Saving The Statue

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The body may have been modeled after Bartholdis future wife; the face was his mothers.

SOME IMPORTANT technical aspects of the statue s early history— such as the matter of the right shoulder —remain mysteries, but in general the story is well documented. The statue’s genesis began, according to Bartholdi, at a dinner party in 1865 at the home of Edouard de Laboulaye, a prominent French historian, admirer of America, and leader of the Republican opposition under Napoleon III. De Laboulaye suggested the erection of a colossal monument to Independence, to be organized jointly by France and America, and the concept immediately caught the imagination of the young Alsatian sculptor, who liked the idea both politically and artistically—he had traveled to Egypt in the 185Os and been deeply impressed by the colossal sculptures there.

No immediate action was taken on de Laboulaye’s proposal, however. In the meantime Bartholdi met Ismail Pasha, the khédive of Egypt, and in 1867 proposed the construction of an enormous lighthouse to stand at the entrance to the Suez Canal, which would be completed two years later. Bartholdi did sketches for the lighthouse that gave it the form of an enormous human figure with a torch in its upraised hand. But Ismail Pasha was never won over, and by 1869 the idea was dropped.

In 1871, Bartholdi set sail for America armed with letters of introduction from de Laboulaye, hoping to stimulate interest in a great statue to be erected during the centennial, 1876, in honor of the “ancient friendship of France and the United States.” He wrote to de Laboulaye before he left: “I will try to glorify the Republic and Liberty over there, in the hope that someday I will find it again here. …” His proposal was well received, and he found an ideal site for the statue: Bedloe’s Island, in New York Harbor, formerly a quarantine station, a refuge for Tories, an ordnance depot, a garrison, a recruiting post, and today renamed Liberty Island.

In 1875, with moderate Republicans triumphant in France, the project was publically announced, and the Union Franco-Américaine was formed to raise funds. It soon became clear, however, that the statue would not be ready in time for the centennial.

THE STATUE first took shape as a clay miniature four feet tall. The model for the body may have been Bartholdi’s future wife; the face, he admitted, was his mother’s. Mme Bartholdi, a strong-willed widow, had raised her sons alone in Paris but had returned to the family’s hometown of Colmar by the 1870s. Colmar and the rest of Alsace had been ceded to the Germans at the end of the Franco Prussian War, in 1871, and Bartholdi was undoubtedly moved by the irony of using the face of his mother, whose homeland had been usurped, on his statue of Liberty.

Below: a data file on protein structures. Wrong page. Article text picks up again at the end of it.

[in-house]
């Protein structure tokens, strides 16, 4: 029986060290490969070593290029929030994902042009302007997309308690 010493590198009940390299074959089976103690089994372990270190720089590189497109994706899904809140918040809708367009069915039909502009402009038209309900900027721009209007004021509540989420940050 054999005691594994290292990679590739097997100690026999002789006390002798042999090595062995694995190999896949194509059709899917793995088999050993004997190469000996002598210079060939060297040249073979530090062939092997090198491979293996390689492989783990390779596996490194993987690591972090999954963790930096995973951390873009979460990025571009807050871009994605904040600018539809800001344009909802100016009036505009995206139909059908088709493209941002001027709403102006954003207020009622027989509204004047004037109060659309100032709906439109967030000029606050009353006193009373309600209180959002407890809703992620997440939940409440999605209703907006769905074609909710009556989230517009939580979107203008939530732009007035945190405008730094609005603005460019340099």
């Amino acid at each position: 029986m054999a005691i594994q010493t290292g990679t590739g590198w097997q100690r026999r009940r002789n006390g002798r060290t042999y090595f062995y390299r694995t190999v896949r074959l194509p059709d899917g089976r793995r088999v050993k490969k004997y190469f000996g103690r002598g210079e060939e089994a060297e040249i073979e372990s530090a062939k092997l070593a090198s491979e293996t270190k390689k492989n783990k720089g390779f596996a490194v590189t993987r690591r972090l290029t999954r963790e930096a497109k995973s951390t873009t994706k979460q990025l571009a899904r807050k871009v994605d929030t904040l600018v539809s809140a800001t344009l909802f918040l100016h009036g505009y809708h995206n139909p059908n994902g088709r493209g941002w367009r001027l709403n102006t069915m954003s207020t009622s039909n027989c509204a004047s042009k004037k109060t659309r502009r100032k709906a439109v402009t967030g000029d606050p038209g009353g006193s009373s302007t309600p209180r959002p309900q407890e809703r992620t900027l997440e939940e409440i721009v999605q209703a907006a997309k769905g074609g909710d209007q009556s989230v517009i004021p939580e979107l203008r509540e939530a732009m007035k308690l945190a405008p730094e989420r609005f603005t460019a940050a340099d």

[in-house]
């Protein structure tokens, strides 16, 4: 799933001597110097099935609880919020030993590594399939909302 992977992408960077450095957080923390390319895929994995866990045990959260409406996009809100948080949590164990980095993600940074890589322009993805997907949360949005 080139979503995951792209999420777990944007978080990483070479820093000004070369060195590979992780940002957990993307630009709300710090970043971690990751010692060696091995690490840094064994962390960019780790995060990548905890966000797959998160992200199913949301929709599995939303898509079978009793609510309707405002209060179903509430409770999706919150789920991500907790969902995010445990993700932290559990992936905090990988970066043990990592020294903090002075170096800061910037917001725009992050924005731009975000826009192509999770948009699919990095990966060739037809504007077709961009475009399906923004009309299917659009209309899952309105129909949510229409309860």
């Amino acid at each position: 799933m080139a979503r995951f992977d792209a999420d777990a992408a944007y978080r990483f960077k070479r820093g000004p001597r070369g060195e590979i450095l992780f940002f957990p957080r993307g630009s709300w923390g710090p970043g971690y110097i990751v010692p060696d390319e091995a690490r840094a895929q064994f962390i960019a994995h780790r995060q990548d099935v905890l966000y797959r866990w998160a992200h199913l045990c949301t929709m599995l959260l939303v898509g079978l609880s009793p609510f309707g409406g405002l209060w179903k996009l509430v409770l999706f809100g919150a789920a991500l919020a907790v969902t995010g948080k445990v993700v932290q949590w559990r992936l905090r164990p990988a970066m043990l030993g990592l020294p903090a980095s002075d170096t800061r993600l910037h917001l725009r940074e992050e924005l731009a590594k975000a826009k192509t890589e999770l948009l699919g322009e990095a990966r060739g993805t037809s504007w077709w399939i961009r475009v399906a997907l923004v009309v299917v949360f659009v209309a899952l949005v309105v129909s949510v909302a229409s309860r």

Starting with the four-foot-tall model, the statue was enlarged several times,first to a plaster model 9.4 feet tall—one-sixteenth of the final size of the statue—then to one-quarter size, and finally to full-size pieces. Each time, as many as nine thousand measurements had to be made to proportionately increase the statue’s dimensions. And each time, Bartholdi made changes in the finished plaster model to adjust to the new scale. This work was done at the Parisian firm of Gaget, Gauthier & Cie, and according to a dubious popular etymology to which every member of the restoration team seems to subscribe, miniatures of the statue sold to raise money became known as Gagets and, in this country, gave birth to the word “gadget.”

NEXT THE PLASTER form was reproduced as a skin of copper sheets. Hammered copper had become popular in the nineteenth century as a material for large-scale art and architectural works. It was at once light, workable, and relatively inexpensive—hammering made it both thinner and more rigid than any cast metal. In the Gaget, Gauthier studios, latticed wooden molds were built to conform to each full-scale plaster piece. On these molds, over three hundred sheets of copper 3/32 inch thick were hammered into shape, and further hammering was done afterward to achieve the correct detailing.

How was this copper shell 151 feet tall and barely 1/10 inch thick to stand up to the winds of New York Harbor? Liberty’s first engineer, Eugéne Emmanuel Viollet-le-Duc, proposed a ponderous scheme depending entirely on mass for stability. An architect whose expertise lay in medieval architecture and restoration, he envisioned the statue filled with compartments of sand that could be individually opened and emptied to allow workers to get around in case repairs were needed.

 
 

VIOLLET-LE-DUC died in 1879 before his system could be implemented, and he was replaced by Gustave Eiffel, who at forty-seven had made a name for himself as the developer of numerous technological innovations that allowed him to build spectacularly long, high railroad bridges using great, sweeping arches and tall iron pylons. His plan for the statue was the antithesis of Violletle-Duc’s.